Spatial and single-cell transcriptomics reveal neuron-astrocyte interplay in long-term memory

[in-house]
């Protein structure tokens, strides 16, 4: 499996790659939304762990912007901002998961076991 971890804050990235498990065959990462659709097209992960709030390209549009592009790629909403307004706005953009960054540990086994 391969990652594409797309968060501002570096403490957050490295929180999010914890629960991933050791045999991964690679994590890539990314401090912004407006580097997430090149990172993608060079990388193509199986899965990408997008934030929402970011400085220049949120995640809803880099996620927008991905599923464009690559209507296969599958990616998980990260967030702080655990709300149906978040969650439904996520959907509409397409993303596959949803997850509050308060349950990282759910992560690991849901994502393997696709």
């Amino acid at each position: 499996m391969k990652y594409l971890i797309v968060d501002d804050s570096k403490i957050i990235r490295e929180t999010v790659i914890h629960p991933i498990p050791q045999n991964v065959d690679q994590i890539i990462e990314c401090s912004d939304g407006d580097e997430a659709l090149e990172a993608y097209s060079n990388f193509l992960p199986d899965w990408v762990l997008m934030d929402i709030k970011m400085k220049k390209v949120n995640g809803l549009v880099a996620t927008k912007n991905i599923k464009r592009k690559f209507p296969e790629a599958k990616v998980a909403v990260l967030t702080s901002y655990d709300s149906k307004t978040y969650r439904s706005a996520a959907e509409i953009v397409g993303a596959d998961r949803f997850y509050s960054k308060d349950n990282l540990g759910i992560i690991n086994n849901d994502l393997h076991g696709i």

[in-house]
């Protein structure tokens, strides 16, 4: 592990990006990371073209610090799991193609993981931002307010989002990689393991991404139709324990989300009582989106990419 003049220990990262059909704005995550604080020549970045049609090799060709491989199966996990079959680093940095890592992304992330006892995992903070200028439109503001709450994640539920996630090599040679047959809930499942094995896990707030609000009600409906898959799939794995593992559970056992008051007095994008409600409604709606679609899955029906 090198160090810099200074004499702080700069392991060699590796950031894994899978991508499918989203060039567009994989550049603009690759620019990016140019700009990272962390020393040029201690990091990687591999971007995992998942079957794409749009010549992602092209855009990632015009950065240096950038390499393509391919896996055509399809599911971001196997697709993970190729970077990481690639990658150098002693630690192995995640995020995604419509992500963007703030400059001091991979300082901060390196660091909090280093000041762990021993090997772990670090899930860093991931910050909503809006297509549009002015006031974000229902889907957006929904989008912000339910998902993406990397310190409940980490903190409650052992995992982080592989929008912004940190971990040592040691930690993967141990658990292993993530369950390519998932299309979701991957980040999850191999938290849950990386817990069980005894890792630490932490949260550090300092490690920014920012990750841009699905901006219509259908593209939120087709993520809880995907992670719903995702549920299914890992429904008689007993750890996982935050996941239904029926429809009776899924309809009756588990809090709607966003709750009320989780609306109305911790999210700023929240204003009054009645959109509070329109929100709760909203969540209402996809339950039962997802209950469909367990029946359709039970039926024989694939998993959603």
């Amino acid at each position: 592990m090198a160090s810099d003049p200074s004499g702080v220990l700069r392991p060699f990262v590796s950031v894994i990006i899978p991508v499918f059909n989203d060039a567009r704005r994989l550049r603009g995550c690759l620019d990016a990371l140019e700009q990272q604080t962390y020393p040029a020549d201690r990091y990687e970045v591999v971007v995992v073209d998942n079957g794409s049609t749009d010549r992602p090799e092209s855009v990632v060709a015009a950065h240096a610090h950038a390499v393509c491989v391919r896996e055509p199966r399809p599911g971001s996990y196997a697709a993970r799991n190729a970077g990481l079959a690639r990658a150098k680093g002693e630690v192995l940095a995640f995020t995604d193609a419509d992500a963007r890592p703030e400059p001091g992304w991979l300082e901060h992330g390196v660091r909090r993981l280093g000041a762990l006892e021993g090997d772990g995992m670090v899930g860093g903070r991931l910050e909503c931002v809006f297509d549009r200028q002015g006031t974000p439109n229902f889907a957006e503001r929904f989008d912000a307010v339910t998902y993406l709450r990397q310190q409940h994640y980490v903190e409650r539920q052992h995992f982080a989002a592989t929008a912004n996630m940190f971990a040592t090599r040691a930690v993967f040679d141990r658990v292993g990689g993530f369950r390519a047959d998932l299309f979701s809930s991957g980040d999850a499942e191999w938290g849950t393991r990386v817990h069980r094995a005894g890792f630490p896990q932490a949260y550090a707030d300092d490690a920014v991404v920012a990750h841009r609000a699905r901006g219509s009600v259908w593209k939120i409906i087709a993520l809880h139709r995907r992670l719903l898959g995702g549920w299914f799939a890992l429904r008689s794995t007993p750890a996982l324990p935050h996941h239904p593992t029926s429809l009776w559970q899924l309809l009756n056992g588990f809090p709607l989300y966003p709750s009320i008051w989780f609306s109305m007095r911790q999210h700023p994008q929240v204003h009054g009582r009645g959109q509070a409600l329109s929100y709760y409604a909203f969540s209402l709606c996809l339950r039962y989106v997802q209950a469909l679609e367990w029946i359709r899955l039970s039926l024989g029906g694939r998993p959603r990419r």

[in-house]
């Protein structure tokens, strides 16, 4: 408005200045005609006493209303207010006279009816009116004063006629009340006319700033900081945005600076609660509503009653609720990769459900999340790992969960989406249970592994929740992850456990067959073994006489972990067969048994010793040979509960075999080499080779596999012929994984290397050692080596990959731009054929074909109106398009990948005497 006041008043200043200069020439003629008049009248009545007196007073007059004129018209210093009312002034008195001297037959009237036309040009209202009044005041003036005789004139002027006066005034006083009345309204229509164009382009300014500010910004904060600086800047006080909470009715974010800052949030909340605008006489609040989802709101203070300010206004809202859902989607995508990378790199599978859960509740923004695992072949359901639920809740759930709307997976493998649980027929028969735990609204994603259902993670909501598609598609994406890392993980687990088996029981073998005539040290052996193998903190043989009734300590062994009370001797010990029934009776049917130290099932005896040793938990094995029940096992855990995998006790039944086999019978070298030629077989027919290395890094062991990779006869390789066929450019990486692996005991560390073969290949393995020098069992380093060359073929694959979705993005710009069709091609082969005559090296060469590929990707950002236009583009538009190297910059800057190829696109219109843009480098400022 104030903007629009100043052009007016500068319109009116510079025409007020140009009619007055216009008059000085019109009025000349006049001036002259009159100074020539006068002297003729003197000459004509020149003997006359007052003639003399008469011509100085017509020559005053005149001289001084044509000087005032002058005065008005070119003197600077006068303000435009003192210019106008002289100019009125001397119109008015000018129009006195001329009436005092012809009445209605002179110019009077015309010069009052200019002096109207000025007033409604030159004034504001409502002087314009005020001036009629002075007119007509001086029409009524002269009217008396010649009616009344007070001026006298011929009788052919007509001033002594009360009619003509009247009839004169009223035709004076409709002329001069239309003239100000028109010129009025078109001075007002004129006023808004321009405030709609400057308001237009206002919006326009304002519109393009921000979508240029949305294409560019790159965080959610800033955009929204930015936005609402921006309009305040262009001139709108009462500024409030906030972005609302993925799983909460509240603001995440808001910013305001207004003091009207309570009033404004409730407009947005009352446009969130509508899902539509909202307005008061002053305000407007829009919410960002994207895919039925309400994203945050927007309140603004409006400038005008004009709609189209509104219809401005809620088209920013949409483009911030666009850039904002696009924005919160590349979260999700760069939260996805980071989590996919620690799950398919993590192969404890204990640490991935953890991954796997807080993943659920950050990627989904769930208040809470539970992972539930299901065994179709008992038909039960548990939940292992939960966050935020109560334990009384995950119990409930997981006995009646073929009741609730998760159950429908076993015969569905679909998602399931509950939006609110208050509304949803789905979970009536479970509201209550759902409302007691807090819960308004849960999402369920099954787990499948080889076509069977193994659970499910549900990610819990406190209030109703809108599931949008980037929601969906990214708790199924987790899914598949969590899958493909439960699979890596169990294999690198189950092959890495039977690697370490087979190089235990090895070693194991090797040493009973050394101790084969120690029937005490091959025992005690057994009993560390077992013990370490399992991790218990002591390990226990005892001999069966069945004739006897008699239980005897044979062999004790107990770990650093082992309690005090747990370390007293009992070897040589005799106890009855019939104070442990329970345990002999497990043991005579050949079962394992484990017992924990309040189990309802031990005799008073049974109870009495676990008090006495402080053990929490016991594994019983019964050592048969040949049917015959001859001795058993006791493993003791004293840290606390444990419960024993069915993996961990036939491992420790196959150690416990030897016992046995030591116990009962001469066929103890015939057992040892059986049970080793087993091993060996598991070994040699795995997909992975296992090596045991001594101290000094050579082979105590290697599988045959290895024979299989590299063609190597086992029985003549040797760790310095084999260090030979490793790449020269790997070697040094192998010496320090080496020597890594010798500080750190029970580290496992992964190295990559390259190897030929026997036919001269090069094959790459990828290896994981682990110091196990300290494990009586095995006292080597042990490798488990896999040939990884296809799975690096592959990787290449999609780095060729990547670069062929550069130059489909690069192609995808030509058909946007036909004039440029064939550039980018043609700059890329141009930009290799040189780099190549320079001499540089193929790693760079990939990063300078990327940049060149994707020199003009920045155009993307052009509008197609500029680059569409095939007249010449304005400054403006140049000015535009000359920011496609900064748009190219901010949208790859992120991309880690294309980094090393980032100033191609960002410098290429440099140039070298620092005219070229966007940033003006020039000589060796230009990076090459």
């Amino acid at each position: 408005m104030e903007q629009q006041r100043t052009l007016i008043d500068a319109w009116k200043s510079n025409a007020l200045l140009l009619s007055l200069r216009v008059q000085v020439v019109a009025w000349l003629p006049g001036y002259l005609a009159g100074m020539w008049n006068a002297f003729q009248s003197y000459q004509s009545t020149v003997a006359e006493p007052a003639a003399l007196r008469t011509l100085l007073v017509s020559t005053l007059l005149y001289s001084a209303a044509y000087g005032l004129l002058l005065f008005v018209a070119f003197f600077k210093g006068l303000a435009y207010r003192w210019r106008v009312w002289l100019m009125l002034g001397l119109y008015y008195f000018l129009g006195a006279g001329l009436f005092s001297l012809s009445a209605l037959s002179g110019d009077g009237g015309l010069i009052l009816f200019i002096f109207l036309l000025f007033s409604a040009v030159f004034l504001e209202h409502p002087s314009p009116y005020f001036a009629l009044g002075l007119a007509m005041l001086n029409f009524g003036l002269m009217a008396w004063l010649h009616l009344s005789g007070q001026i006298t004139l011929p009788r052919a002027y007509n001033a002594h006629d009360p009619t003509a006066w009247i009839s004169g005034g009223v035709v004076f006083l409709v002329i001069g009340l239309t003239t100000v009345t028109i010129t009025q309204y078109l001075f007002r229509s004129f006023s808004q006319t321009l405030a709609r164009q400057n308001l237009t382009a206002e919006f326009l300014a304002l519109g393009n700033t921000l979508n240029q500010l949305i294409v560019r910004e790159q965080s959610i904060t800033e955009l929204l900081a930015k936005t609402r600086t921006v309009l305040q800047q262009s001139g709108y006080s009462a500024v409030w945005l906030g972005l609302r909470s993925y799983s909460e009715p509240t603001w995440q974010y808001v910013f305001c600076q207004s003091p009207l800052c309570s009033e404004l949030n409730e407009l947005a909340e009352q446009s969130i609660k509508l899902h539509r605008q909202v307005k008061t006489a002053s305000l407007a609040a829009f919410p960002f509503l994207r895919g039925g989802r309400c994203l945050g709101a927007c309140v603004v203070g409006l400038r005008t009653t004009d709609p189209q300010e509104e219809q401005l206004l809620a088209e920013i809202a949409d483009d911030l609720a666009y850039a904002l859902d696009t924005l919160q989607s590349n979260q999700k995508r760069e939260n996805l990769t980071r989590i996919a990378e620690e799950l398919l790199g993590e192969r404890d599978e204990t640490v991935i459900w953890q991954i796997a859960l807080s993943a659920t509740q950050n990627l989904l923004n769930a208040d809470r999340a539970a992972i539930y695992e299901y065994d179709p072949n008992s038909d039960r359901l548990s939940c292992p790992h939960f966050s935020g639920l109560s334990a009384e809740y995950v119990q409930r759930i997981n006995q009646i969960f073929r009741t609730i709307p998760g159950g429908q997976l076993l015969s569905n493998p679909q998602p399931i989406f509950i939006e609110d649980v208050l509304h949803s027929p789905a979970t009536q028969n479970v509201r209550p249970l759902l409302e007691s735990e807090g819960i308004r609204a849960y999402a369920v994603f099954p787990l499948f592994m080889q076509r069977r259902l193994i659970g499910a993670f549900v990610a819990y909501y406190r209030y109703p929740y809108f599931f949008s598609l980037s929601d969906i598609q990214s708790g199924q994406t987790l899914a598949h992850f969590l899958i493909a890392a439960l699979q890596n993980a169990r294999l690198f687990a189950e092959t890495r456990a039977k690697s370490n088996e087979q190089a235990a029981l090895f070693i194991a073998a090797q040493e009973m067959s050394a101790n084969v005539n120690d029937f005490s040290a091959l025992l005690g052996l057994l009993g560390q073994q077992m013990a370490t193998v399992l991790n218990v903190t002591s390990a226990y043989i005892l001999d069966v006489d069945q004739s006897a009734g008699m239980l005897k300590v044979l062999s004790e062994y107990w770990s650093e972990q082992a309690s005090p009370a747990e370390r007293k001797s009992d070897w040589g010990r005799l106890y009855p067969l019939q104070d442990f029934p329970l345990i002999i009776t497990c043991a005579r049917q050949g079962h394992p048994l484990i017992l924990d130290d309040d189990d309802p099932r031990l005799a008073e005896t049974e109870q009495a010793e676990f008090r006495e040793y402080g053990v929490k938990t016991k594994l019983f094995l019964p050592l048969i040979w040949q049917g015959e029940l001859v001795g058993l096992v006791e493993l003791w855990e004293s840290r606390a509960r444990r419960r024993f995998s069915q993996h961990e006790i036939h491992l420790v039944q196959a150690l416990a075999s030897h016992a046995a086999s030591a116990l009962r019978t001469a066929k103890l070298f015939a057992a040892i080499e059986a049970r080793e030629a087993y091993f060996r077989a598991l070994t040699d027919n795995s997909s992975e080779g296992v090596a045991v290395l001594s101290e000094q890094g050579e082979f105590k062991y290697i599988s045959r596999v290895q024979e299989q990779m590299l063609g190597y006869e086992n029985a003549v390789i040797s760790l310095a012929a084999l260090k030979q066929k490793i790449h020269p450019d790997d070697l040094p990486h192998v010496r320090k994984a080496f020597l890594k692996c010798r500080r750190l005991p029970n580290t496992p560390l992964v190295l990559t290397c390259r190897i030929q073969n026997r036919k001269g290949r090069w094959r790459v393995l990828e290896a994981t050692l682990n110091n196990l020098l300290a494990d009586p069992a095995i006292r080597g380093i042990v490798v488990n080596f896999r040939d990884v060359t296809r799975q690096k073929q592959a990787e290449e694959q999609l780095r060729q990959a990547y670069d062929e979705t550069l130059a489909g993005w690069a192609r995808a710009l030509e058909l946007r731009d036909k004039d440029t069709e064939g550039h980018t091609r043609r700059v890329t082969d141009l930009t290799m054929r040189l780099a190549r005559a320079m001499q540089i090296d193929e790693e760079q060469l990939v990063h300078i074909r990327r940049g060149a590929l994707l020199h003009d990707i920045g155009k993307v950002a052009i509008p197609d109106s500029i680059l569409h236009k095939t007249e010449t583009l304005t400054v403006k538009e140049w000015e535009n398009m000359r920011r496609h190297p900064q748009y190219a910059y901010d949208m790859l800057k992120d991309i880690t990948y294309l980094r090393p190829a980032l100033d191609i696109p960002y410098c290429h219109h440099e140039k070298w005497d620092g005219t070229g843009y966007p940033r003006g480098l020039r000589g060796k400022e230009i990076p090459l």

Memory encodes past experiences, thereby enabling future plans. The basolateral amygdala (BLA) is a center of salience networks that underlie emotional experience and thus plays a key role in long-term fear memory formation. Here we used spatial and single-cell transcriptomics to illuminate the cellular and molecular architecture of the role of the basolateral amygdala in long-term memory. We identified transcriptional signatures in subpopulations of neurons and astrocytes that were memory-specific and persisted for weeks. These transcriptional signatures implicate neuropeptide signaling, mitogen-activated protein kinase (MAPK), brain-derived neurotrophic factor (BDNF), cAMP response element-binding protein (CREB), ubiquitination pathways, and synaptic connectivity in long-term memory. We also discovered that a neuronal sub-population, defined by increased Penk expression and decreased Tac expression, constitutes the most prominent component of the BLA’s memory engram. These transcriptional changes were observed both with single-cell RNAseq and with single-molecule spatial transcriptomics in intact slices, thereby providing a rich spatial map of a memory engram. The spatial data enabled us to show that this neuronal subpopulation further interacts with spatially related astrocytes that are essential for memory consolidation, indicating that neurons require interactions with astrocytes to encode long term memory.